Apply to positions for which you are qualified on our website: www.gdit.com/careers. Be sure to pay attention to clearance required, geographic location of position, and ensure you review any unique requirements, such as, “deploying to hazardous duty locations,” “frequent travel required,” or “shift work required.”
I just lost my job, what are the three things I need to do?
- Give serious consideration to your career goals and identify the key characteristics of the next job that you seek. Research items that may influence your search. For example, ask yourself, “Are there a lot of openings in my local geographic area?” If not, then ask yourself, “Can I relocate?” If so, this will impact your search accordingly. Doing this can immediately impact your chance of success vs. those that wait for desperation mode to set in.
- Create and/or update your resume.
- Stay active and search for positions on job boards, corporate websites, and social networking sites. Network with personal and professional contacts to share information about what position(s) you are seeking. Also, develop your elevator pitch and always be prepared to quickly and clearly define and profile your qualifications and interests.
Give us a commercial. Why do I want to work for your company?
General Dynamics is one of the top five U.S. defense contractors. General Dynamics IT offers a variety of job roles and functions – all of which provide great potential for career growth – that serve several markets including defense, federal civilian government, health, homeland security, intelligence, state and local government, and commercial sectors.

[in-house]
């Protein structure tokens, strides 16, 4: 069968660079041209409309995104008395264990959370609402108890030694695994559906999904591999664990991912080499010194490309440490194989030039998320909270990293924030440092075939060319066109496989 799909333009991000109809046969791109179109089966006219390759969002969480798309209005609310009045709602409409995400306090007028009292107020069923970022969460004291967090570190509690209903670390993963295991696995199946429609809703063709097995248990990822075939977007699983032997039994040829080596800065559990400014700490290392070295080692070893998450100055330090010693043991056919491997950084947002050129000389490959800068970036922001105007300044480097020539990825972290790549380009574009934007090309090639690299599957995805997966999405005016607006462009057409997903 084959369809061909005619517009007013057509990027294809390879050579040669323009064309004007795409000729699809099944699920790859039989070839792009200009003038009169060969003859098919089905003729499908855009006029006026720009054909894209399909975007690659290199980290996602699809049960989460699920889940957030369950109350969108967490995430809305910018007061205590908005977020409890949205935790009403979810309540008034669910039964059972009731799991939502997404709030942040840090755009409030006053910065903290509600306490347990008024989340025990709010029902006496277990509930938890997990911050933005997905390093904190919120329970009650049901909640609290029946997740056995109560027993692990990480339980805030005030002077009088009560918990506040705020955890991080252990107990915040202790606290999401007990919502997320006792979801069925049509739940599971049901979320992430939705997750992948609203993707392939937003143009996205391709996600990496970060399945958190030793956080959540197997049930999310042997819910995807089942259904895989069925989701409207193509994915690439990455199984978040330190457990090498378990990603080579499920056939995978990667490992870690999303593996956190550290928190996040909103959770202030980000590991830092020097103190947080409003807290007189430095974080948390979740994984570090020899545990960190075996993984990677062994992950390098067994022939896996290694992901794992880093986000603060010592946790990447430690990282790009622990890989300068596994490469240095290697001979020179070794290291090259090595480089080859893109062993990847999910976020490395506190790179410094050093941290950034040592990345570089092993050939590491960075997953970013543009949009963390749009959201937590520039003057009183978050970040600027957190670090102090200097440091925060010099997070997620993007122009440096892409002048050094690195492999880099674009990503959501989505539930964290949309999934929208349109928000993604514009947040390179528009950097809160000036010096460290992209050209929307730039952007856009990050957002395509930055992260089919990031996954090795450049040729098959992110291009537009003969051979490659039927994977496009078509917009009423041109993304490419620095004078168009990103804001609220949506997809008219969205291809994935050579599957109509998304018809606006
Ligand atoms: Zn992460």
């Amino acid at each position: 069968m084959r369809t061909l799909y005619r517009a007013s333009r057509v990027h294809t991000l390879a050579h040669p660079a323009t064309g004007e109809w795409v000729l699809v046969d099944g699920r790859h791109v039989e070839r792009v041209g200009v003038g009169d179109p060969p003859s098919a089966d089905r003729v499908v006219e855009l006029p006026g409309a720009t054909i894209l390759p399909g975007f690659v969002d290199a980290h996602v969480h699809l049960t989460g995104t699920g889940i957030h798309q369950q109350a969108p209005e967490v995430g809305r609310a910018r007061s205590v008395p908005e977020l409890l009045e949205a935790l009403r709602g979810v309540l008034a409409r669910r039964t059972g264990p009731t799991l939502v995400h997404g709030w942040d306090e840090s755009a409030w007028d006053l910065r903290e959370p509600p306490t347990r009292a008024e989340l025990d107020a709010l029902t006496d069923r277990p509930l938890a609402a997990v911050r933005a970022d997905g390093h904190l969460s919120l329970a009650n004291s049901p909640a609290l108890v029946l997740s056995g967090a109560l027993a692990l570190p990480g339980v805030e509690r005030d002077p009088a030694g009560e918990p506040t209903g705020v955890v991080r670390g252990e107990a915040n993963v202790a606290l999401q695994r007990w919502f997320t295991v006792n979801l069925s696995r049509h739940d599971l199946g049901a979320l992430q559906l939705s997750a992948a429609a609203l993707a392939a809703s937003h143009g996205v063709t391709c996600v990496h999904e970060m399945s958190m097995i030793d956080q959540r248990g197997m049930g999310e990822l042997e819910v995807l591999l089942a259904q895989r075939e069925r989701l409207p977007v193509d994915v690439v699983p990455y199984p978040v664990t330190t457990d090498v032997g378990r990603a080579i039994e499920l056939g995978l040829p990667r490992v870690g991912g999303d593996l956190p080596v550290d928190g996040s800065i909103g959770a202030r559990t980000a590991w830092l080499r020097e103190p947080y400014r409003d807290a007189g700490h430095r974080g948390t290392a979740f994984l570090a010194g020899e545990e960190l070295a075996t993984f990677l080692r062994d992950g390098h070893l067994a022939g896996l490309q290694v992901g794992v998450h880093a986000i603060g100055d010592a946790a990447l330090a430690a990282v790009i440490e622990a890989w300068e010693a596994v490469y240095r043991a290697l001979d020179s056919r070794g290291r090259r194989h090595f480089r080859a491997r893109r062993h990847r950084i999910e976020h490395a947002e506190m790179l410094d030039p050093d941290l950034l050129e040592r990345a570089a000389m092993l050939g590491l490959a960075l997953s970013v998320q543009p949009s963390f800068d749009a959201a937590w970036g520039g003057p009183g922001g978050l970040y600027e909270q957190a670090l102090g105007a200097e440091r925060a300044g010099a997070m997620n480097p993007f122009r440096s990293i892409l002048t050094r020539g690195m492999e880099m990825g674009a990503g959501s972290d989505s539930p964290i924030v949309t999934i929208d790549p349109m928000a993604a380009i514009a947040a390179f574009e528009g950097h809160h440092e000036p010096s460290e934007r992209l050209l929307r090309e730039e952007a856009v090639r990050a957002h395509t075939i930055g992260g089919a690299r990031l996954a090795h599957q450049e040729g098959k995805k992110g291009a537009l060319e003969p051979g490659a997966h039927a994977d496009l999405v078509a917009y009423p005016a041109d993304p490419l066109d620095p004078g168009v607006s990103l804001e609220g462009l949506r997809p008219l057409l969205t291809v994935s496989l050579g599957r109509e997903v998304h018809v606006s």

Furthermore, we provide an excellent overall compensation package, including benefits such as medical/dental/401K/vacation etc. Most importantly, we have a reputation for taking care of our employees, helping to make General Dynamics a truly great company to work for and a place where employees can enjoy a long-term career. There are employees that have been with General Dynamics for decades and the General Dynamics culture is one unlike any other that views employees as an extended family.
Is BRAC having an impact on your company or its hiring needs, and if so how?
BRAC has had an impact on our workforce, as we have had some employees whose positions have relocated. In most cases, we have worked closely with the customer to determine how BRAC will affect our workforce and are able to plan accordingly. As such, for most of the positions that have relocated due to BRAC we have found that the majority of employees have elected to relocate as well to stay with General Dynamics IT and maintain their position.
What advice would you give a job seeker attending a Cleared Job Fair?
Be prepared, do some research prior to the fair, learn about the companies that are going to attend and what types of opportunities they have available. Prepare some questions to ask when speaking to the recruiter or company representative.
It is rather impressive when a job seeker prepares a resume specific to the position(s) for which he/she is interested. Specifically, make sure the skills you possess match the ones requested for the position and are highlighted so someone skimming the resume can immediately see the connection. In addition, be prepared to speak clearly about the position/company you are looking for and the qualifications you offer.
What advice would you give a job seeker who is uploading their resume/cover letter on ClearedJobs.Net, and who wants you to be able to find them?
It is imperative to make a resume clear and concise. Job seekers should make sure they clearly align skills with the position criteria so that a recruiter can easily and immediately see the connection. The cover letter should expand on the information included in the resume and explain or provide examples for why the candidate is qualified for the position.